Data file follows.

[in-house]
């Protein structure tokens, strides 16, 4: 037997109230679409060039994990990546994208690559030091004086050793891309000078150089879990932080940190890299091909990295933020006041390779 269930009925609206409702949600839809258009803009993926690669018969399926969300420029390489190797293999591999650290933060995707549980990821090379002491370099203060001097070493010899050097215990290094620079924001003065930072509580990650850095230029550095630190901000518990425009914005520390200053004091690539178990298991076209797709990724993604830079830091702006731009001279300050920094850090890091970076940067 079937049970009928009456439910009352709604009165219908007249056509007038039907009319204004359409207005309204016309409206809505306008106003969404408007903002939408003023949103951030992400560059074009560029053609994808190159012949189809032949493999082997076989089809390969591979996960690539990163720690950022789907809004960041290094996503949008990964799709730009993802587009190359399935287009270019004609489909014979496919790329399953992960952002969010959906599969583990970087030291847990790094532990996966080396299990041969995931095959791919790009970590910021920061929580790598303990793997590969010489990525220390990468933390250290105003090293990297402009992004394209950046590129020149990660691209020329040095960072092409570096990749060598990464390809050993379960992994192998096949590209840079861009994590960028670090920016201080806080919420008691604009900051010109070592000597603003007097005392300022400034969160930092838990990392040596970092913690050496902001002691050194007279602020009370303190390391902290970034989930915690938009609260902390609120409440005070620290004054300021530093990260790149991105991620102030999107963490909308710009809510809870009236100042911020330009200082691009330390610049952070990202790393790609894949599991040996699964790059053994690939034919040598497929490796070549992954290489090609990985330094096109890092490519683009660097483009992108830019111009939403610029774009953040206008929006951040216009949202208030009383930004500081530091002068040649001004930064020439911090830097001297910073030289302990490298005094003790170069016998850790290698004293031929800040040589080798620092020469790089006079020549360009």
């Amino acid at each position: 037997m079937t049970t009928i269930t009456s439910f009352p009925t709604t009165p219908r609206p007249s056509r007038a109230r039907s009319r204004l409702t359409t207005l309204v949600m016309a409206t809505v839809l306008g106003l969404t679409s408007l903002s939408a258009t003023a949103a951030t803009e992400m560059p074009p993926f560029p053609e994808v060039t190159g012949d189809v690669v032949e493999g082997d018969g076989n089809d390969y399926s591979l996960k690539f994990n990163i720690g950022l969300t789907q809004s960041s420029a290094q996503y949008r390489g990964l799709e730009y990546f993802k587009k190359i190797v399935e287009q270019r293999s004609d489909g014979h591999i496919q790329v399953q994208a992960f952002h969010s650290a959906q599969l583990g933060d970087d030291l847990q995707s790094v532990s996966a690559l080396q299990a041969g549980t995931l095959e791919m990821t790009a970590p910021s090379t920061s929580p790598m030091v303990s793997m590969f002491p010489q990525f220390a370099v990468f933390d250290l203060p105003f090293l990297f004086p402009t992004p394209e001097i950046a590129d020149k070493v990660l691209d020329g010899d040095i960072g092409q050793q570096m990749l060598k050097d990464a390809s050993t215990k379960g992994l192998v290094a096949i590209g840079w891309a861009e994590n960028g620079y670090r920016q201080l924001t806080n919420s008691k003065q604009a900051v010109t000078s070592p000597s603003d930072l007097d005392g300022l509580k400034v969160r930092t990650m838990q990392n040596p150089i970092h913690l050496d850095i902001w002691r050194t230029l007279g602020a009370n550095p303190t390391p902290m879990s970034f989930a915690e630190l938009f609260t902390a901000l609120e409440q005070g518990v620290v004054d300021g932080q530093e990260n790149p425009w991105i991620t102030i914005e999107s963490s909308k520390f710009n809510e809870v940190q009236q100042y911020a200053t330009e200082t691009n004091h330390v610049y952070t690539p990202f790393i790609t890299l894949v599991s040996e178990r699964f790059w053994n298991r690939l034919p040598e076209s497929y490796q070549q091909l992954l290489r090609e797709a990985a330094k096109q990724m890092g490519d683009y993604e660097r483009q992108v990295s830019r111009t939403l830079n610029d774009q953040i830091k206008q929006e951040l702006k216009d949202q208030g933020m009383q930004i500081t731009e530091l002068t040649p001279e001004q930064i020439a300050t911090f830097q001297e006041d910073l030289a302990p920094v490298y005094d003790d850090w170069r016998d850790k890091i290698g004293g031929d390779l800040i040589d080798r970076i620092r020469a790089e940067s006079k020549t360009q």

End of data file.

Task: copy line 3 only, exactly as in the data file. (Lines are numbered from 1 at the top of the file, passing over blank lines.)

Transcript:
């Amino acid at each position: 037997m079937t049970t009928i269930t009456s439910f009352p009925t709604t009165p219908r609206p007249s056509r007038a109230r039907s009319r204004l409702t359409t207005l309204v949600m016309a409206t809505v839809l306008g106003l969404t679409s408007l903002s939408a258009t003023a949103a951030t803009e992400m560059p074009p993926f560029p053609e994808v060039t190159g012949d189809v690669v032949e493999g082997d018969g076989n089809d390969y399926s591979l996960k690539f994990n990163i720690g950022l969300t789907q809004s960041s420029a290094q996503y949008r390489g990964l799709e730009y990546f993802k587009k190359i190797v399935e287009q270019r293999s004609d489909g014979h591999i496919q790329v399953q994208a992960f952002h969010s650290a959906q599969l583990g933060d970087d030291l847990q995707s790094v532990s996966a690559l080396q299990a041969g549980t995931l095959e791919m990821t790009a970590p910021s090379t920061s929580p790598m030091v303990s793997m590969f002491p010489q990525f220390a370099v990468f933390d250290l203060p105003f090293l990297f004086p402009t992004p394209e001097i950046a590129d020149k070493v990660l691209d020329g010899d040095i960072g092409q050793q570096m990749l060598k050097d990464a390809s050993t215990k379960g992994l192998v290094a096949i590209g840079w891309a861009e994590n960028g620079y670090r920016q201080l924001t806080n919420s008691k003065q604009a900051v010109t000078s070592p000597s603003d930072l007097d005392g300022l509580k400034v969160r930092t990650m838990q990392n040596p150089i970092h913690l050496d850095i902001w002691r050194t230029l007279g602020a009370n550095p303190t390391p902290m879990s970034f989930a915690e630190l938009f609260t902390a901000l609120e409440q005070g518990v620290v004054d300021g932080q530093e990260n790149p425009w991105i991620t102030i914005e999107s963490s909308k520390f710009n809510e809870v940190q009236q100042y911020a200053t330009e200082t691009n004091h330390v610049y952070t690539p990202f790393i790609t890299l894949v599991s040996e178990r699964f790059w053994n298991r690939l034919p040598e076209s497929y490796q070549q091909l992954l290489r090609e797709a990985a330094k096109q990724m890092g490519d683009y993604e660097r483009q992108v990295s830019r111009t939403l830079n610029d774009q953040i830091k206008q929006e951040l702006k216009d949202q208030g933020m009383q930004i500081t731009e530091l002068t040649p001279e001004q930064i020439a300050t911090f830097q001297e006041d910073l030289a302990p920094v490298y005094d003790d850090w170069r016998d850790k890091i290698g004293g031929d390779l800040i040589d080798r970076i620092r020469a790089e940067s006079k020549t360009q």